Don’t rest on your achievements

KONICA MINOLTA DIGITAL CAMERA
Not so smart phone – but good for making calls

Over the weekend there has been a lot of press about Liam Fox’s comments that British business leaders are more interested in playing golf on a Friday afternoon than seeking international trade deals.

To my mind the comments from the Minister for International Trade demonstrates how out of touch politicians can be with the reality of running businesses both large and small. Long boozy lunches and taking Friday off to play golf with the chaps is a very old-fashioned view of the world of work.

However misguided I think he is, there may however be a small grain of truth in what he said about resting on our achievements of the past.

Last week Apple launched the iPhone 7 and it is hard to remember that prior to 2007 there were no smart phones or at least the smartest phone on the block was Blackberry. Hmm where are they now?

Apple have totally dominated, in financial terms, the smartphone market since its inception. But Apple wasn’t always very successful. In 2001 they lost US$25m and their net profit margin was 1.1% in both 2002 and 2003. Hardly results to boast about.Apple Profit vs iPhone SalesWell everything changes and nothing stays the same. Apple’s iPhone sales have probably peaked and look like falling back by about 15% this financial year. This isn’t a surprise. After all you can’t continue to sell 230m phones a year and expect that market to continue forever. Everyone who wants an iPhone pretty much already owns one. So the desperate search for new revenue sources is on, hence Apple’s move into music, TV, watches and perhaps even cars.

This process equally applies to all businesses both large and small.

Look at Marks & Spencer’s inability to compete in clothing now or Tesco’s problems with their out of town stores (and their alleged £326m accounting fraud to cover it up). I used to buy clothes in River Island many years ago and then their clothes, well became a bit rubbish (for me anyway). Recently I have gone back to buying clothes from them because the quality is right, the price point spot on and the style is perfect for me. Who has changed – River Island or me? It doesn’t really matter. Change is all around us and companies need to change and adapt as their customers change.

The world moves on, clients want different things, products and services become out of date.

If you don’t change then someone else will
seize your opportunity.

 

Small business owners – getting on with the job

BrexitFollowing the vote to leave the EU in June, you might have thought that Armageddon was just around the corner. We are doomed, the economy will crash, it will take years to negotiate an exit, EU countries will punish us with high tariffs….

But Britain’s small business owners, in my experience, have pretty much ignored the background noise. In fact they have been …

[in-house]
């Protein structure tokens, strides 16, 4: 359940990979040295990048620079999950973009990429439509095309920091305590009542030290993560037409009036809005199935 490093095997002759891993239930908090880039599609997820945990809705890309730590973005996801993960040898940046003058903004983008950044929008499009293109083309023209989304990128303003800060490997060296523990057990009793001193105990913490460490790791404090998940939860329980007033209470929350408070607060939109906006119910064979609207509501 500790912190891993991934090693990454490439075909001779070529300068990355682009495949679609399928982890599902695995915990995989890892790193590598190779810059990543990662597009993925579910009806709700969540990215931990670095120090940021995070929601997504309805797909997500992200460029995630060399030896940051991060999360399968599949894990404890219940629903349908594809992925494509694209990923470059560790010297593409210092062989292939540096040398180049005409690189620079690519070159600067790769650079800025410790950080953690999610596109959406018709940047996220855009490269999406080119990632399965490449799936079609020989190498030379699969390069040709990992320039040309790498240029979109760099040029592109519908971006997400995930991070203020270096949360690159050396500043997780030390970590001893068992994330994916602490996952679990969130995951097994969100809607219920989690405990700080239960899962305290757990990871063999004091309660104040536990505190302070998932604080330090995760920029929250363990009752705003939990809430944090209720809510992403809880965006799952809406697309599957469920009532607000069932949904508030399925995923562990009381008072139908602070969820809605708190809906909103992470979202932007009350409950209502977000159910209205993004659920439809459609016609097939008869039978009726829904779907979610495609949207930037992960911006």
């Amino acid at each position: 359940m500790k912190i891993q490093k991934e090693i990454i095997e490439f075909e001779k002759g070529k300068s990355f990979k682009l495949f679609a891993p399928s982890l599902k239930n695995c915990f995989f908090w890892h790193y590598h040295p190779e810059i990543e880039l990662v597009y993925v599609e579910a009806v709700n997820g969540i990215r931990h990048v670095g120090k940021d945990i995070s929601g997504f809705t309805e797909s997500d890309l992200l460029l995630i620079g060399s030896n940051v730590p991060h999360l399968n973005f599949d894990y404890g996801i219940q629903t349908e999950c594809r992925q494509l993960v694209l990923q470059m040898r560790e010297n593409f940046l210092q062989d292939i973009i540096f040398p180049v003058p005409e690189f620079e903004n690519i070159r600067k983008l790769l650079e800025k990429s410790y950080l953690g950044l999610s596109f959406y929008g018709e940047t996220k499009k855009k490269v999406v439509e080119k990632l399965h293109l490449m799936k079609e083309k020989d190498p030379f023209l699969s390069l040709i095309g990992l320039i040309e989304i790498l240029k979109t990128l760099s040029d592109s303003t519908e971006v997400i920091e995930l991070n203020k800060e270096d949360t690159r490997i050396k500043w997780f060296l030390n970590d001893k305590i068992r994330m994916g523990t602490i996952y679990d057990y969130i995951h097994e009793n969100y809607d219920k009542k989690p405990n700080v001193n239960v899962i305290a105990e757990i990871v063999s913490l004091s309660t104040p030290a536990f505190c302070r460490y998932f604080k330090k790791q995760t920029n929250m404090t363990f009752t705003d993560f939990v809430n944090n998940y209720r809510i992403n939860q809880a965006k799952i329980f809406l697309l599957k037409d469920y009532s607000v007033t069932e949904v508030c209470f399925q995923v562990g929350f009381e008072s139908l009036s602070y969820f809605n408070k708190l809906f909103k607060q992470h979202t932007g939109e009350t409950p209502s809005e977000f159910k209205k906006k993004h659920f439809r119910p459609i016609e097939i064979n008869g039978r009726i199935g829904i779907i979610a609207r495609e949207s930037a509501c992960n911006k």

• chasing up leads & identifying new potential customers
  • keeping an eye on costs
  • monitoring profit margins
  • training staff to develop their skills
  • increasing value to clients with new products and services
  • building relationships with other organisations
  • looking for new suppliers
  • providing excellent customer service
  • checking out competitors
  • looking at export markets now that sterling has fallen
  • adjusting prices to reflect input costs from overseas suppliers
  • doing their accounts
  • paying bills and salaries
  • dealing with issues
  • answering the phone

…and working hard to provide an income for them and their families.

In fact small business owners know the only person they can rely on is themselves and their staff. They don’t wait around for governments to make decisions or for EU negotiations to start…

They just get on with the job

P.S. My business is a small business and I have been getting on with the job too. I have done pretty much all of the above AND wrote this blog entry.

Fresh perspectives @ StartUp 2015

It is only 2 weeks into 2015 and this year will see some great new businesses launched if StartUp 2015 at Somerset House in London is anything to go by. As an experienced entrepreneur myself and a government accredited SME business coach, I was invited to be one of the resident ‘meet an advisor’ on the day.

Entrepreneurs queuing for StartUp 2015 @ Somerset House, London
Entrepreneurs queuing for StartUp 2015 @ Somerset House, London

I can only say I was amazed by the huge crowds, the incredible enthusiasm and some of the great ideas I heard about. Confidentiality means I can’t share these ideas but I am really pleased that people are not only developing digital services, but also planning to manufacture and retail products.

Here are the three pieces of key advice I gave to new entrepreneurs during the day.

Who are your clients? Make sure you know who is going to be a paying client. This is a vital first step in understanding the type of people who will pay for your product or service. Before setting up your company it is really important to invest time in researching this.

How will you make money? Having paying clients is great, but you must also make sure that you can trade profitably, if not immediately then at some time in the future.

How much money do you need to get started? Often people think they need £100K or even £500k to get their business started but that couldn’t be further from the truth. Most businesses can get up and running with little or no investment. This is a good thing as you want to prove your idea is viable before making any major investments of your time, your money or someone else’s money.

…and finally I advised them to get help from the government’s Growth Voucher scheme, where they will cover 50% of the costs (up to £2,000) for strategic advice. You can use these vouchers for getting strategic business advice from me.

Contact me today to get a fresh perspective on your business.